What stays with us

“I went up to the door, but I turned away.”
—Pat Schneider, Aug. 5, 2020
           (June 1, 1934–Aug. 10, 2020)

I see you at the door, your hand with its
long tributaries of veins pausing on the knob,
ready to pull it open, step into the hallway—
it’s always the same goddamn hallway
then turn, take a breath, and, when you
are ready, pick up your pen and write.

I’ve heard you give this prompt umpteen times,
imagined I’d have the chance to write
with you once more, even as I knew you
were fading, but word has come
that you’re hovering in the hallway,
poised before this life’s last door.

And, when I close my eyes, put myself
in the hallway, there you are—white-haired
and white-gowned, on your way to ghostly,
or angelic. You turn, smile, radiating
love as you did with every workshop—
you can’t blow it if you love them

and I’m telling you again, forever
and always, as I used to when you
looked to me before you spoke
or taught in my city—
you’re wonderful, you’re going
to do great things for these writers,
they’ll love you, I love you,

Cobwebs of light shimmer behind you
as you walk through the door, as you
feel the wings you’ve grown, lifting,  *
as you become soul,  **
as we trust that, somehow,
what stays with us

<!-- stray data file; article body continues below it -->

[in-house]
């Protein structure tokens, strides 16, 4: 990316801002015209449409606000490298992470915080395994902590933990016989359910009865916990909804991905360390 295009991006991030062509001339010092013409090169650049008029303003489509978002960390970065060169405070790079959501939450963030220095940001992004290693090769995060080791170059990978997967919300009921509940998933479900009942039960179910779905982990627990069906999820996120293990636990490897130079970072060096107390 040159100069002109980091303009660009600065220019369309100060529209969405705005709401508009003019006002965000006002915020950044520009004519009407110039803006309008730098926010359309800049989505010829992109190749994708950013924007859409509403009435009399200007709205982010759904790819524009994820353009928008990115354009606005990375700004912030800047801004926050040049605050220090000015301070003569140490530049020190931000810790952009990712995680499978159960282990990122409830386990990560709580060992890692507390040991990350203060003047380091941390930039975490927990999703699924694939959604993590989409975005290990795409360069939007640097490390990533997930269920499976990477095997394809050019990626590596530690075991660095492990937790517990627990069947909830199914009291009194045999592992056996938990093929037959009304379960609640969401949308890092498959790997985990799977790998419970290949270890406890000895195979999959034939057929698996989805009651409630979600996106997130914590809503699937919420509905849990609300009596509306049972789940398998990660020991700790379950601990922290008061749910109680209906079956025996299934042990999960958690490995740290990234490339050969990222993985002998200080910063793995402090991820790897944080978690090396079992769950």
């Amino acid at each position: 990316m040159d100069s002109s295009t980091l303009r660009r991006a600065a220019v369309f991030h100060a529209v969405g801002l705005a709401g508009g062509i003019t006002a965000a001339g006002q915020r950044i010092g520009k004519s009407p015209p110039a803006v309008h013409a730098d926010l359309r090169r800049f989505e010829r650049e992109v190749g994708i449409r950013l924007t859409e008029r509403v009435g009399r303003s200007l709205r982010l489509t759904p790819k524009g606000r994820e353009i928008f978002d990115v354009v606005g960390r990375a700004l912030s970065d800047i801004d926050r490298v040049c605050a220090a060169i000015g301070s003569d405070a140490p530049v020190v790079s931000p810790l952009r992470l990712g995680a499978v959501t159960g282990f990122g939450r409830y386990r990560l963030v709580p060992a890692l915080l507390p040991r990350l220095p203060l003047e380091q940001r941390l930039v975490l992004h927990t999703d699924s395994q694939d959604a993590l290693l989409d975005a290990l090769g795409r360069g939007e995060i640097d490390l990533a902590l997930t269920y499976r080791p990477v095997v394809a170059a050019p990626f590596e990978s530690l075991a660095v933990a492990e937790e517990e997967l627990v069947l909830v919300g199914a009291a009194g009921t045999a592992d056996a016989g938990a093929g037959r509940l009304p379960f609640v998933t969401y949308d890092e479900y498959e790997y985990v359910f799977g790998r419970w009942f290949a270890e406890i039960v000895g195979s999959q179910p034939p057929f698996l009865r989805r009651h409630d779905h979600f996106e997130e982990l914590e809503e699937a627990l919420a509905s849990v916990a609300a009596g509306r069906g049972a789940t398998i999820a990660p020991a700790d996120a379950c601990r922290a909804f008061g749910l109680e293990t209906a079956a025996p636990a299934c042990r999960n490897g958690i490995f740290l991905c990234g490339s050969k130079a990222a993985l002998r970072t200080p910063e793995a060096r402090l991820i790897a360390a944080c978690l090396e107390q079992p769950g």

is you.

*from Rumi’s “who gets up early,” from These Branching Moments,
translated by Coleman Barks © 1987, Copper Beech Press

**Pat Schneider from “Into Mystery” from The Weight of Love © 2019,
Negative Capability Press


Pat Schneider in Sacramento, 2009

About janishaag

Writer, writing coach, editor
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8 Responses to What stays with us

  1. Connie Raub says:

    Oh Jan, this must be so very hard for you! Thank you for sharing some of your precious Pat and you with us. Be a peace both of you! Love, ~Connie

  2. Lee A says:

    Thanks for this beautiful post and the sweet, sad place it lands. My condolences to you and Pat’s friends and family. I am sure glad I got a chance to work with her, to hear her read a number of times, to be valued, uplifted, encouraged by her, and to get to do the exciting writing with Pat. I learned so much from her and from everyone she taught who taught me or gave me a place to be prompted. You all help my ears, my voice. Such a big loss.

  3. Richard "Dick" Tracy says:

    It paints a ghostly image that lingers beyond reading
    Dick Tracy

  4. Lisa Morgan says:

    She was a remarkable woman who opened that door to encourage all voices to sing freely into the universe. We have lost a trailblazer, mentor and advocate. She helped me start to let go of my own ” inner critic” with her method. Much love to you as her disciple, supporter and friend, as you grieve her loss- she was wonderful!

    • janishaag says:

      Thank you, dear you. So glad she was as inspirational to you as she was to so many others. I love the way you’ve said this: “to encourage all voices to sing freely into the universe.” Pat would tell that’s strong, that it would stay with her… as it does with me!

  5. Jan, I found this poem very nourishing and a great source of comfort today. My sympathies on the loss of your friend and Dan’s and my teacher’s teacher. What stays with me today are the “cobwebs of light” and the “wings you’ve grown” in these hard times. Faithfully, Dori

  6. janishaag says:

    Thanks, Dori. Hope you and Dan are doing well. Keep writing!

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